Teacher Self AnalysisFor the majority of my life, I have been a teacher in some regard, whether helping fellow students with problem areas as early as elementary school, working as a student teacher, or acting as an official teacher. Through my various experiences, I have come to recognize that teaching is one of the most important professions an individual could choose
, and have therefore always tried to excel at teaching, regardless of the circumstances. At present, I know that there are many ways in which I excel at teaching, and many areas in which I could still improve.
As one of the ?brighter? children in all of my public school classes while I was growing up, my work was often selected by teachers to serve as an example for the rest of the class, and I was often selected to assist other students when they were having trouble with their work. This was both a blessing and a curse. I lived in a rural community where intelligence was not praised, but rather ridiculed. I quickly learned to hide my intelligence as best I could, and subsequently learned to explain things to my peers in the most basic, simple language I could, knowing I would be made fun of if I sounded ?too smart.? Although this was very frustrated at the time, I believe it taught me a valuable skill. I learned how to adapt each lesson from the level I understood it on to the level the student I was helping would understand it on. I believe this skill has made me a better teacher in every teaching position I have held.
After graduating, I moved to new york
City for college. Several of the classes I took at my school placed students in nyc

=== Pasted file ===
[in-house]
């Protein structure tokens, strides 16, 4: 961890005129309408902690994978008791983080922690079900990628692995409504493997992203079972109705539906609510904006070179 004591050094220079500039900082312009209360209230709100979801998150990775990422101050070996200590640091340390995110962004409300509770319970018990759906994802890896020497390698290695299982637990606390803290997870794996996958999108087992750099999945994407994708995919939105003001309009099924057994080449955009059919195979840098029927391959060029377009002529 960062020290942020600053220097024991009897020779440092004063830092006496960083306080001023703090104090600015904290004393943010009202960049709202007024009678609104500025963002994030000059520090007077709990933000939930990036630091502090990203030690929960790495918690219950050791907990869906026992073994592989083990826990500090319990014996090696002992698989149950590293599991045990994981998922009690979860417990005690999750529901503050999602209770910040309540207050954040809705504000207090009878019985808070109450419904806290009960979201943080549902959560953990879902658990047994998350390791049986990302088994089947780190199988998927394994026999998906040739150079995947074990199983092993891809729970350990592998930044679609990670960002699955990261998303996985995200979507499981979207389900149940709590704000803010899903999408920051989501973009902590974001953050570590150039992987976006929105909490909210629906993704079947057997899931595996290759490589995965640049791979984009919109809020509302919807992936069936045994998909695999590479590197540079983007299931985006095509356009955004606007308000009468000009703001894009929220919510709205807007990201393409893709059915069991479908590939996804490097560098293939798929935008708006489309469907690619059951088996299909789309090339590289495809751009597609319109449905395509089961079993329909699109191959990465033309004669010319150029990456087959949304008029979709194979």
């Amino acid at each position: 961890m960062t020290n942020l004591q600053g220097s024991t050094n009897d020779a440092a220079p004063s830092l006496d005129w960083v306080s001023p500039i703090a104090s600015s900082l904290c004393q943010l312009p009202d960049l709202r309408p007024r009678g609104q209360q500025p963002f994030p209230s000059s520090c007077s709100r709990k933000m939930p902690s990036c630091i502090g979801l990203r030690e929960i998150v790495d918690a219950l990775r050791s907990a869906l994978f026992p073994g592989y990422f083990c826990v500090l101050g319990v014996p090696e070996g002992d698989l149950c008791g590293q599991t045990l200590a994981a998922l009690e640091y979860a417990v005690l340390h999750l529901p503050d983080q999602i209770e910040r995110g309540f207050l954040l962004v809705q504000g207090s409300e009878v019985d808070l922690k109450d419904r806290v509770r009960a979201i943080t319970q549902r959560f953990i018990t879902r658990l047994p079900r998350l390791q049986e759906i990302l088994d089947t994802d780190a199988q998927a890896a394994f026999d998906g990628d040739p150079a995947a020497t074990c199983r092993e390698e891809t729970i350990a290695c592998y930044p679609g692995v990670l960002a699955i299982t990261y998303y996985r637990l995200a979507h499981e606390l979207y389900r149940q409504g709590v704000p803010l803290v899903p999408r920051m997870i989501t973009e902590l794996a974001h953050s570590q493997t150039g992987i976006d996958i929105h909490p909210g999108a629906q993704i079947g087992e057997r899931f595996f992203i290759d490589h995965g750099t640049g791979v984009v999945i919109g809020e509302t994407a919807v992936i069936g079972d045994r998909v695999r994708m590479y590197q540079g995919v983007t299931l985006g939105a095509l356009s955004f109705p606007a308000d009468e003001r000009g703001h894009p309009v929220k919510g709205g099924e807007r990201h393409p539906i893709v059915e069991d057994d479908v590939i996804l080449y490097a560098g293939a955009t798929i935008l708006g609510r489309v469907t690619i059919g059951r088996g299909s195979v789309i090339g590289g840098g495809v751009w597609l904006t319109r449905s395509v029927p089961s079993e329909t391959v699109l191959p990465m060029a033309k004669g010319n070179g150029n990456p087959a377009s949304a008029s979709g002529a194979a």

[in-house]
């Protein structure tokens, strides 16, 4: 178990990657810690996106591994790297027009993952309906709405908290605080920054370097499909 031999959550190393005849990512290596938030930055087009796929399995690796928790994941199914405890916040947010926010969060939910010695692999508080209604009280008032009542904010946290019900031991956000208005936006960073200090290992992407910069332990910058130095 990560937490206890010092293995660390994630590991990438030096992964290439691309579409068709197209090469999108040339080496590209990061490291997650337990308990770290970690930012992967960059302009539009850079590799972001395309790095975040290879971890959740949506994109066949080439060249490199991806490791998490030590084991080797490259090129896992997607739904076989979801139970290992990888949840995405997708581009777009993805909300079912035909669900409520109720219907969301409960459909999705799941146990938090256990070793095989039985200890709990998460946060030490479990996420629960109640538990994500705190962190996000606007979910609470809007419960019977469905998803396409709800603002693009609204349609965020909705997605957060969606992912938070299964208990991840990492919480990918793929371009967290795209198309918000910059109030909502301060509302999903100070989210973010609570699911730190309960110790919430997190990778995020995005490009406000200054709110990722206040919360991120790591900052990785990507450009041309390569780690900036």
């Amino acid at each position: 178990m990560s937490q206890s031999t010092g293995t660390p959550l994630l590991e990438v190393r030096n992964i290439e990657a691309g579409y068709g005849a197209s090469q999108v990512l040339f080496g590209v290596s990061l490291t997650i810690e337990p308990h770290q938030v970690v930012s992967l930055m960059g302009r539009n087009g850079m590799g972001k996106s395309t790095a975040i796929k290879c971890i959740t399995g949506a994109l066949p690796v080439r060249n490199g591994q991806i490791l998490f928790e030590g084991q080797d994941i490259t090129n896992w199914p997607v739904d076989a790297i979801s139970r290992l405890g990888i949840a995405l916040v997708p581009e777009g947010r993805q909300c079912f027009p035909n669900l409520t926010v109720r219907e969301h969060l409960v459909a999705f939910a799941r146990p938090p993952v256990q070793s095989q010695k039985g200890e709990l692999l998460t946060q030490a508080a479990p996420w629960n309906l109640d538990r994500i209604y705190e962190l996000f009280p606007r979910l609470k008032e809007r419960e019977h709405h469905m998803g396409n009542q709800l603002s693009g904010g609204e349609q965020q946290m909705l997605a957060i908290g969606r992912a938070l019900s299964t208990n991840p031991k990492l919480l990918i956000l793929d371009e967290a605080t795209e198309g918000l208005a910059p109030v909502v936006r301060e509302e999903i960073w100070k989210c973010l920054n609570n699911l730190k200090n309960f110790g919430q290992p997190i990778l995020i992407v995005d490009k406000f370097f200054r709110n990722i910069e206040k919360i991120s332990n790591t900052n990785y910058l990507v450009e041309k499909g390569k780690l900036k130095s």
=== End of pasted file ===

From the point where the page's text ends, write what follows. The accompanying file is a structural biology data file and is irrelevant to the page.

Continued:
public high schools as student teachers. The first semester I did this, I taught at a high school in the Bronx and at an international high school in Brooklyn. At the international high school, all the students had recently moved to the US and were learning English as a second language. The following two semesters, I taught at the high school for students incarcerated at the NYC prison, Rikers Island.
These teaching experiences taught me many things. The students I was teaching in the Bronx and at Rikers had grown up with much harder lives than I had, and didn?t have the time or patience for heady academic theories. If I wanted to teach them something, I had to give it to them straight, show them why it had anything to do with their lives, and give them a reason to care about what I was saying. Each class was an eye-opening experience, and as I learned more about the students? personal lives, I learned I was playing on their turf and needed to play by their rules concerning academics, not the rules I had learned at my college. It was a very humbling experience, and taught me to bring my lessons down to the level of the students in a new way.
At the international high school, I learned yet more lessons. As all of the students were struggling with English, I learned how to slow down my speech, use simpler language, and learned many creative ways to communicate through mime and gesture. As the class was an acting class focused on giving the students a safe environment to practice their English, I believe it taught me many activities and techniques that will be helpful in teaching english abroad.
My latest teaching experience was drastically different from all of my other experiences. For the past year, I have been working as an Early Head Start Teacher, teaching students aged one to three. I believe this experience has taught me many valuable lessons that will come in especially handy when teaching english abroad. I have learned a wide array of methods to engage young learners, have been working with all of my students on basic language acquisition, and have learned how to be more patient than I thought possible. I believe all of these skills will help me in the future.
I know that although I have a wide array of experience, I still have much to learn. I know I still need experience in lesson planning, in independently running and managing a large classroom, and in creating materials and grading assignments. However, I believe that I have a solid base of knowledge and know-how that will make me an excellent teacher once I master all of the more bureaucratic aspects of the job as well.